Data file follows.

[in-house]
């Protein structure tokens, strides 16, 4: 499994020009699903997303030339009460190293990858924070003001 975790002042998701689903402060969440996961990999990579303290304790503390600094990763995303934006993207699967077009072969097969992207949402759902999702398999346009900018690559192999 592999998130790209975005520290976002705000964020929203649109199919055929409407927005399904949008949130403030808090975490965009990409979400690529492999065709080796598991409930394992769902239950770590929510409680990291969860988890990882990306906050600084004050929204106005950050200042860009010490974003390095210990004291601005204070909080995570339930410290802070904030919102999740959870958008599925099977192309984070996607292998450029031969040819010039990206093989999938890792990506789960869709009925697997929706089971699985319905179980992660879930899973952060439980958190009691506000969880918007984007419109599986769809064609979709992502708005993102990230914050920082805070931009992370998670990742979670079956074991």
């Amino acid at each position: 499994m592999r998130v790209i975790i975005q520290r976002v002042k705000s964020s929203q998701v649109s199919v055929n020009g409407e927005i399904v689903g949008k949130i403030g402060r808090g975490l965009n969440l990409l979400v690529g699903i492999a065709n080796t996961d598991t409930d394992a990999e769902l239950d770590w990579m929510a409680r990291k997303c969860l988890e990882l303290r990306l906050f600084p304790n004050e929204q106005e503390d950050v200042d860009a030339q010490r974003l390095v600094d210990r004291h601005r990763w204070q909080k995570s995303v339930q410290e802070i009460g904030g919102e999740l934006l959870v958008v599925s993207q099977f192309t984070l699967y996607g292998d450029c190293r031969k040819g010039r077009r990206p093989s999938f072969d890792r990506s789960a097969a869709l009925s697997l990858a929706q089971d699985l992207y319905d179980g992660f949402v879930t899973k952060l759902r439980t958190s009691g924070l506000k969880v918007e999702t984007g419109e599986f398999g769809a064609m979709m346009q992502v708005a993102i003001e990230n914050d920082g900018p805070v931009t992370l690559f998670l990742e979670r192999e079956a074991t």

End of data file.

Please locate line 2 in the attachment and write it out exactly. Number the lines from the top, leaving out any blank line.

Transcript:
């Protein structure tokens, strides 16, 4: 499994020009699903997303030339009460190293990858924070003001 975790002042998701689903402060969440996961990999990579303290304790503390600094990763995303934006993207699967077009072969097969992207949402759902999702398999346009900018690559192999 592999998130790209975005520290976002705000964020929203649109199919055929409407927005399904949008949130403030808090975490965009990409979400690529492999065709080796598991409930394992769902239950770590929510409680990291969860988890990882990306906050600084004050929204106005950050200042860009010490974003390095210990004291601005204070909080995570339930410290802070904030919102999740959870958008599925099977192309984070996607292998450029031969040819010039990206093989999938890792990506789960869709009925697997929706089971699985319905179980992660879930899973952060439980958190009691506000969880918007984007419109599986769809064609979709992502708005993102990230914050920082805070931009992370998670990742979670079956074991």